In my first- ever February blog, it seems only appropriate to hit on one of the main thing we celebrate & stress over in this fine month: LOVE. Four letters that we toss around casually until we really mean them and then we plot out the perfect moment to say them, or sometimes, they just slip out at the spur of the moment.
I love cooking. I love this music. I love you.
As anyone who has ever been in love (or even “in like”) knows, it isn’t easy. There is a reason people refer to falling head over heels into love. And if it’s not the rush that has you floating high, it is the complete security and steadiness that often takes people by surprise and freaks them out even more.
Head over heels. On cloud nine. High on love.
One prominent image of love is a little cherub who flies around the sky shooting people with arrows. Everything in pop culture invokes images of airy, light feelings that are very heady. In all these cliches we lose the place of a major balance to love: grounding.
In yoga, before heart openers, we ground ourselves to find a sense of self and balance. We root into the ground before reaching up to the sky. How might our relationships be different if before we exposed and opened ourselves to another we really truly sank into the goodness and strength of our own being?
And not being in love? It can be just as stressful as being in love. Do you or don’t you want to be in a relationship? What is keeping you from the relationship? Just because you “decide your are ready” doesn’t mean Mr. or Ms. right will simply land on your doorstep. Beyond certain ages- that time when all of your friends are getting married, committing, and having babies- the pressures, whether imposed by yourself or your family, start to build up.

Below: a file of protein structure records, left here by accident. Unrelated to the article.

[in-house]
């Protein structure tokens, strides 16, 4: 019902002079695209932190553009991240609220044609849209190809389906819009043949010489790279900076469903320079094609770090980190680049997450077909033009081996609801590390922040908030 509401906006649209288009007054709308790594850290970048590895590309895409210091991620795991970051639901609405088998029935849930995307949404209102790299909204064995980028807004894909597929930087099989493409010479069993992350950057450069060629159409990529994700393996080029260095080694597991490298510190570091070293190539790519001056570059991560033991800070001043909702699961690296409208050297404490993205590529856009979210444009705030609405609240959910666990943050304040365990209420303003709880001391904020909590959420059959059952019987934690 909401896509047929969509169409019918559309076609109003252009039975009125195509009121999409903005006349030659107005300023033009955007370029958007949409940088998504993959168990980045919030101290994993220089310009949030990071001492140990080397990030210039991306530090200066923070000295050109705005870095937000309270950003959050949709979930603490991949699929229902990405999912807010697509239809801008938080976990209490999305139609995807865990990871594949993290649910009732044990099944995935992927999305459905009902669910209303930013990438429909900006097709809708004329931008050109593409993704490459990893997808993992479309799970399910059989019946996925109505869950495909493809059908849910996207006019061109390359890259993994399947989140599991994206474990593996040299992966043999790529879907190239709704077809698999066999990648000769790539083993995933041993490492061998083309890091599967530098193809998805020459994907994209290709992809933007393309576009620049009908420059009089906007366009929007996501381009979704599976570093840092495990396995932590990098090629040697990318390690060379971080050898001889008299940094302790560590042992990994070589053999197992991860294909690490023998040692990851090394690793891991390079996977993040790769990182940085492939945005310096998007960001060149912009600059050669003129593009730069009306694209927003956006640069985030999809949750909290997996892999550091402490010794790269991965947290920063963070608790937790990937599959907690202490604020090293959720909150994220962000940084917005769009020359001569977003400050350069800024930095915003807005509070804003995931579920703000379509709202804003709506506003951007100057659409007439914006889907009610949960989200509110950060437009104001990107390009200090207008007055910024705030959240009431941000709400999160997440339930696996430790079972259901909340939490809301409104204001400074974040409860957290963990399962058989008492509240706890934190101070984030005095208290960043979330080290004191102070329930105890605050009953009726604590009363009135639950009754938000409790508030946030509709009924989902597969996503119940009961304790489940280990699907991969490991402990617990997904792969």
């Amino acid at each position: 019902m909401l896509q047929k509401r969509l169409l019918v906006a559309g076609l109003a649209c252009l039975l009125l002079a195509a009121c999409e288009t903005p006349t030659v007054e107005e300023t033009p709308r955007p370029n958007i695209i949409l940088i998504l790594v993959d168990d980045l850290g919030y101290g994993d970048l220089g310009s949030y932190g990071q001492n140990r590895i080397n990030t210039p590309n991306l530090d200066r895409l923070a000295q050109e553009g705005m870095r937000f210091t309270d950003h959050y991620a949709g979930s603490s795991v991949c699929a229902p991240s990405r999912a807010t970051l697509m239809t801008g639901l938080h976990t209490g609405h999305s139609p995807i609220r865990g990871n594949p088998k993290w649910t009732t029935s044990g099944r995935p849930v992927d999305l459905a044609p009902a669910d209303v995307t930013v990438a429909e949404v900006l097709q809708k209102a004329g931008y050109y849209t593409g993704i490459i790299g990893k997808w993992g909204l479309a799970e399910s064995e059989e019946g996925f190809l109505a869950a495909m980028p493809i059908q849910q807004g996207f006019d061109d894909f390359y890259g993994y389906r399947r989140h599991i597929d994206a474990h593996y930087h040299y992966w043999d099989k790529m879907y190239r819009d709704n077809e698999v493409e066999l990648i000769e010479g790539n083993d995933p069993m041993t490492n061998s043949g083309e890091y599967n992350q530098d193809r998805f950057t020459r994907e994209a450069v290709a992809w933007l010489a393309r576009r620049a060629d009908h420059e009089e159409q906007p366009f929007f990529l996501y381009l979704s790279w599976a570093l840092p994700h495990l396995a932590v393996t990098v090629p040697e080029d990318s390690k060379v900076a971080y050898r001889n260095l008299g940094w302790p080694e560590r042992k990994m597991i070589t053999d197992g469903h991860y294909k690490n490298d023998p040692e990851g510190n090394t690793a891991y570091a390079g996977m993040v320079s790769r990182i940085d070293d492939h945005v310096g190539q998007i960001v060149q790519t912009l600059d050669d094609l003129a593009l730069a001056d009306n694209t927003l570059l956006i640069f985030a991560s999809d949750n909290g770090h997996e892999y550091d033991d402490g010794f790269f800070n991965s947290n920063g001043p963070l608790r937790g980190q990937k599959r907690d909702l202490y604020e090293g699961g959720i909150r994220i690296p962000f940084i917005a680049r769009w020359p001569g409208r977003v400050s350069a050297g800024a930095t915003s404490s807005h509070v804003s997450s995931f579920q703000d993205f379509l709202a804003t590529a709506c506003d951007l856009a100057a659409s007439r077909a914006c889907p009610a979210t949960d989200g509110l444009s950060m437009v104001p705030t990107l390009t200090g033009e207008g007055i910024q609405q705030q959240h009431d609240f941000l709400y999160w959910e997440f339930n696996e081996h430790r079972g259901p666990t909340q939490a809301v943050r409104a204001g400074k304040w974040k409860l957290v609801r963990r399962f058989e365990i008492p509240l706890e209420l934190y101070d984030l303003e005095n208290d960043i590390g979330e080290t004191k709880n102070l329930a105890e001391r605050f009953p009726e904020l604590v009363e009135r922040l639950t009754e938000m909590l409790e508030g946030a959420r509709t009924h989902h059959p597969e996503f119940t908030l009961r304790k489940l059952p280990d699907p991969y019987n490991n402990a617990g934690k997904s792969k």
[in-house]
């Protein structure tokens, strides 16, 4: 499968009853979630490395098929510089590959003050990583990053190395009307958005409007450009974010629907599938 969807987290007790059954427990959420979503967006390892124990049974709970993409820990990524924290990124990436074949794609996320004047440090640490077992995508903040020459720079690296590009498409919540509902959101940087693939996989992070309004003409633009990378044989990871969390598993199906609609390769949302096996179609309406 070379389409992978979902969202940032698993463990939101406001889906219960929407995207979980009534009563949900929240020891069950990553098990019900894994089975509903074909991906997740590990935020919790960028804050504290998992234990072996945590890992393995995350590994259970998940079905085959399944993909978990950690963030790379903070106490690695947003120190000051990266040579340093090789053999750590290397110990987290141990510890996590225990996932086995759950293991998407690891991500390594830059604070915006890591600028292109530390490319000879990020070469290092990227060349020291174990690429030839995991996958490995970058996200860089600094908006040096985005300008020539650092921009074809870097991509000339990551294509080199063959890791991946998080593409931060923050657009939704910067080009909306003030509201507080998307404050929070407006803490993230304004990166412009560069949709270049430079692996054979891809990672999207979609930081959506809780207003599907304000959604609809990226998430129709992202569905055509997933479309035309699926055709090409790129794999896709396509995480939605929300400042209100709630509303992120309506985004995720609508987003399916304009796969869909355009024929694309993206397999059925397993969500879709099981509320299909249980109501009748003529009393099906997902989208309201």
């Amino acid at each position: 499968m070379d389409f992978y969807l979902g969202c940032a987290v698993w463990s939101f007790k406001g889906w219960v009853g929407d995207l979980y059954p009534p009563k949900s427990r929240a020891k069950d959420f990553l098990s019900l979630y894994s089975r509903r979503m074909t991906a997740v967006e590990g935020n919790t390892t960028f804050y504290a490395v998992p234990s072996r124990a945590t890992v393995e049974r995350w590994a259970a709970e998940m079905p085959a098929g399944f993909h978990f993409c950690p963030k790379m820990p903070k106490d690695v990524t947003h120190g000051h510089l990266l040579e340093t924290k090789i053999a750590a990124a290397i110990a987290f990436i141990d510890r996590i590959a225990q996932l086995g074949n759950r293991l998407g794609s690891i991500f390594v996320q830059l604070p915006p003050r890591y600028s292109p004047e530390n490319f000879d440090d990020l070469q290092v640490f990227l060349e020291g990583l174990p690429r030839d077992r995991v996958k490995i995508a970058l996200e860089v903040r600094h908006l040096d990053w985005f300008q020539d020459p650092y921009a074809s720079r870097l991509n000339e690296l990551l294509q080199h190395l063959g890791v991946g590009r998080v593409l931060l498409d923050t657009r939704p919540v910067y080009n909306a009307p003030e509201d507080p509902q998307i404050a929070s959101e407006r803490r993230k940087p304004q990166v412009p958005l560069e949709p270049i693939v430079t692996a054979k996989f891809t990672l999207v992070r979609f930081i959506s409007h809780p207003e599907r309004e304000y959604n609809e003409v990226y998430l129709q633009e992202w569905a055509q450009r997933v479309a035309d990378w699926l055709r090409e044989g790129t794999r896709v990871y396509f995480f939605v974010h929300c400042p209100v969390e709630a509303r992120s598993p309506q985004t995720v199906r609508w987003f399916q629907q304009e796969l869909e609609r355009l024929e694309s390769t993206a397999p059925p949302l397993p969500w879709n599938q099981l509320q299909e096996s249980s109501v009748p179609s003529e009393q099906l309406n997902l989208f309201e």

This Valentine’s Day I am not raging against love, I am not saying that only those who are spending the day alone and hating on the mush and “hallmark commercialism” of the day have caught the true spirit, or that those who go all out with a special dinner or gesture have it right either. I am a firm believer in love and both the agony and ecstasy it can bring to ourselves and our relationships.
I am suggesting that, in the words of Maya Angelou, “We need to remember and teach our children that solitude can be a much-to-be-desired condition. Not only is it acceptable to be alone, at times it is positively to be wished for.” How much more deeply and truly can we love when that love comes flowing from the depths of knowing ourselves in solitude and afterwards, being willing to share of ourselves with another.